Order Consultation for Genital Herpes Treatment
Aciclovir 400 mg tablets are used to treat genital herpes, and as a prophylaxis to prevent recurrent outbreaks. To place a prescription order for your genital herpes treatment, fill in our brief questionnaire. You can choose a preferred treatment, such as Aciclovir or Valaciclovir.
One of our doctors will check if the medication is suitable for you and issue your prescription to a local pharmacy in Ireland or your home address. Alternatively, you can choose to have your medication delivered directly to your door.
A consultation for a genital herpes treatment prescription costs €21.50.
What is aciclovir?
Aciclovir is a prescription-only medication used to treat genital herpes caused by the herpes simplex virus. It can be taken to suppress an acute herpes outbreak or to prevent recurring episodes. Dosage and duration of the treatment depend on whether you need to take aciclovir as a preventative measure or to treat acute symptoms.
Important to know: Once you have been infected with herpes, the virus will remain in your body for the rest of your life. However, aciclovir helps to render the virus inactive and improve your symptoms.
How does aciclovir work?
Aciclovir is an antiviral medication. It inhibits a particular enzyme the virus needs to reproduce in the body. As a result, your immune system is able to contain the virus and fight the infection. Apart from genital herpes aciclovir is also used to treat other viral infections such as cold sores, chickenpox and shingles. ZAVA Ireland only prescribes aciclovir as a genital herpes and cold sore medication.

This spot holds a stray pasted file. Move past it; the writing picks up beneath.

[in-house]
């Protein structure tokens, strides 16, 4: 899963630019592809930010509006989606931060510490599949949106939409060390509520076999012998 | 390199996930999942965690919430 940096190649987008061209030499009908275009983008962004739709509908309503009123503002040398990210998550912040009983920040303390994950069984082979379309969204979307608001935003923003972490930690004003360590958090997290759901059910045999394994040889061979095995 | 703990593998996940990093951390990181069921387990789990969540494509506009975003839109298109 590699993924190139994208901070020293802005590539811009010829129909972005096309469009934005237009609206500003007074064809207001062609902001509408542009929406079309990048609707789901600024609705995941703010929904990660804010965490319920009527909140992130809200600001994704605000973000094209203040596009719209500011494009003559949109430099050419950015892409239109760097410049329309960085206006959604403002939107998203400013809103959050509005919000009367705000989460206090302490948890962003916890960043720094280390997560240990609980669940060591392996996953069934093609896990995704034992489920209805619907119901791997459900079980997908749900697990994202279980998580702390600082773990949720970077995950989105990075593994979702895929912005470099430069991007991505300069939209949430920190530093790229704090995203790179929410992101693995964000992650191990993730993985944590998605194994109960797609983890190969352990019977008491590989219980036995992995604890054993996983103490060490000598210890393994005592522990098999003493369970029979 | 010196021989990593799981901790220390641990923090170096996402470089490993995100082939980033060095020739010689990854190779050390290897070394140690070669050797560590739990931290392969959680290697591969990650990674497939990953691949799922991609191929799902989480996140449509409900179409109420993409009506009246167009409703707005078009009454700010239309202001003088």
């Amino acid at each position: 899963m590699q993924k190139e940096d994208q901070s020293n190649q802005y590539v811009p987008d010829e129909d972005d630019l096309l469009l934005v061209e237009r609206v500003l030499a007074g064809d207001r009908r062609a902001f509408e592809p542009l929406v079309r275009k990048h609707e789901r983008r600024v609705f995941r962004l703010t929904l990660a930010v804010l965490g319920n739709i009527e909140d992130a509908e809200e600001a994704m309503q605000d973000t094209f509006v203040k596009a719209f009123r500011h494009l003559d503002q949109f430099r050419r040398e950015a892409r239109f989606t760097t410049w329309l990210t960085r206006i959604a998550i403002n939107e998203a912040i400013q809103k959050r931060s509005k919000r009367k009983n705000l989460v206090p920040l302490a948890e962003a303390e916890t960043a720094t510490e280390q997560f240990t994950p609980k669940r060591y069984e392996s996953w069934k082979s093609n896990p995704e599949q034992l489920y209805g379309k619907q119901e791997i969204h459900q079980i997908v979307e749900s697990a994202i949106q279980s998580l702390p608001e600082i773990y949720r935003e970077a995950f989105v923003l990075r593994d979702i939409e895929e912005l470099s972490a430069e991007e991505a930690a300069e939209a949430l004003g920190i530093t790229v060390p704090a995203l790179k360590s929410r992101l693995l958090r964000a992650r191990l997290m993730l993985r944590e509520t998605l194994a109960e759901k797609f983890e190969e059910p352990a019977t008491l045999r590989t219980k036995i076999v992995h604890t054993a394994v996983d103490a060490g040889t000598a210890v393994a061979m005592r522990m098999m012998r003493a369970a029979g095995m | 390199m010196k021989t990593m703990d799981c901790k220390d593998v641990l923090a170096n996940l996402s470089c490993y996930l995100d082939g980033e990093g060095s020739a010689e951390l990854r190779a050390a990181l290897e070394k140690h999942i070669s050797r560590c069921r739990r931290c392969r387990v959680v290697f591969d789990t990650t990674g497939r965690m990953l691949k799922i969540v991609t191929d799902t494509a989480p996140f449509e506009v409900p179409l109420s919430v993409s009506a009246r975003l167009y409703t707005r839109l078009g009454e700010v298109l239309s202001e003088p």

What do I need to know before taking aciclovir?
Before taking aciclovir, you should read the patient information leaflet that comes with the medicine carefully. During treatment, it is important to drink plenty of water, as aciclovir increases your risk of dehydration. The higher the dosage, the more important it is to watch out for symptoms of dehydration.
Aciclovir can also cause drowsiness in some patients. Make sure you do not operate any machinery or drive while feeling sleepy under the influence of aciclovir.
Can I take aciclovir tablets while breastfeeding?
There is little information on how aciclovir affects babies during pregnancy or breastfeeding. If you are suffering from genital herpes during pregnancy or after birth, please consult your GP. ZAVA may not be able to offer prescriptions for pregnant or breastfeeding women.
How can I prevent herpes outbreaks with aciclovir?
Unlike bacterial infections, viral infections can be impossible to clear completely. Once you carry the herpes simplex virus you may suffer from recurring outbreaks, especially if your immune system is weakened. This means you may have occasional flare-ups of herpes symptoms, but not continuously.
If your symptoms are very severe or you repeatedly have recurrent episodes, you may need to take aciclovir to prevent them. Recurrent herpes episodes mean you experience more than 6 outbreaks in the course of 12 months.
I am suffering from kidney disease - can I take aciclovir tablets?
If you are suffering from kidney disease, consult your GP prior to taking aciclovir tablets. Patients with a reduced kidney function require a lower dosage for treating herpes outbreaks. Your doctor will be able to advise whether the benefits of taking aciclovir outweigh the risks in your case, and which dosage to take.